9-Pin Protocol

The Sony 9-Pin Protocol or P1 protocol is a two-way communications protocol to control advanced video recorders. Sony introduced this protocol to control reel-to-reel type C video tape recorders (VTR) as well as videocassette recorders (VCR). It uses an DE-9 D-Sub connector with 9 pins (hence the name), where bi-directional communication takes place over a four wire cable according to the RS-422 standard.

While nowadays all post-production editing is done with a non-linear editing system, in those days editing was done linearly, using online editing. Editing machines relied heavily on the 9-Pin Protocol to remotely control automatic players and recorders.

Many modern hard disk recorders can still emulate a 1982 Sony BVW-75 Betacam tape recorder.

Sony's standard also specifies a pinout:

Pin on master on slave
1 Frame ground Frame ground
2 Receive A Transmit A
3 Transmit B Receive B
4 Transmit common Receive common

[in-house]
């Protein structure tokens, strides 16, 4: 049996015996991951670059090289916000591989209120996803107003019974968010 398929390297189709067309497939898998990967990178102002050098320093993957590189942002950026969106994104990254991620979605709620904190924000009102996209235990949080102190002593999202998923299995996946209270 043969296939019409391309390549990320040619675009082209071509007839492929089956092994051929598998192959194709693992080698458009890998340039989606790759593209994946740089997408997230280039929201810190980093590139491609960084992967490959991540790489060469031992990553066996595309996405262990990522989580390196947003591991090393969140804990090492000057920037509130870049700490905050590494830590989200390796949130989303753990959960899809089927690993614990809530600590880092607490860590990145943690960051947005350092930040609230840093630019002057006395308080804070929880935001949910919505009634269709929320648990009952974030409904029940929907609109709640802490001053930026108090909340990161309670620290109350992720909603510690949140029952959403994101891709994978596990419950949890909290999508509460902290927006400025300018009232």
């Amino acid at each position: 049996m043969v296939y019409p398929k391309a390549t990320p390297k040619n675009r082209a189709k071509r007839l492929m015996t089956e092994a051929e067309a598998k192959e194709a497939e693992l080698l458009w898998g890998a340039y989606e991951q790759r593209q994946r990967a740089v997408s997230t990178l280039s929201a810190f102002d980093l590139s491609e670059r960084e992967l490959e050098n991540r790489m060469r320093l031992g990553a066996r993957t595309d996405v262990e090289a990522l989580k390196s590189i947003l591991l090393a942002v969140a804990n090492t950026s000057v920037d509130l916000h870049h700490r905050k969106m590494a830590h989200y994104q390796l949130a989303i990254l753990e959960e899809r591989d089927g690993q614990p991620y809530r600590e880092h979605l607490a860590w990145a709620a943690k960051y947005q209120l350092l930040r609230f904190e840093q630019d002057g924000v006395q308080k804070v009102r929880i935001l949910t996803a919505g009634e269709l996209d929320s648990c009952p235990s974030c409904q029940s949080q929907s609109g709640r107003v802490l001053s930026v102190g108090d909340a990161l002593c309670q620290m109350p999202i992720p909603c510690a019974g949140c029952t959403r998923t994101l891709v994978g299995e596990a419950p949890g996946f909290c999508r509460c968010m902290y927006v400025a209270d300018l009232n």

5 Spare or ground Spare or ground
6 Receive common Transmit common
7 Receive B Transmit B
8 Transmit A Receive A
9 Frame ground Frame ground

This 9-pin RS-422 pinout has become a de facto standard, used by most brands in the broadcast industry. In the new millennium, RS-422 is slowly phased out in favor of Ethernet for control functions. However its simple way to perform troubleshooting means it will stay around for a long time.

In broadcast automation the Video Disk Control Protocol (VDCP) use the 9-Pin Protocol to playout broadcast programming schedules.

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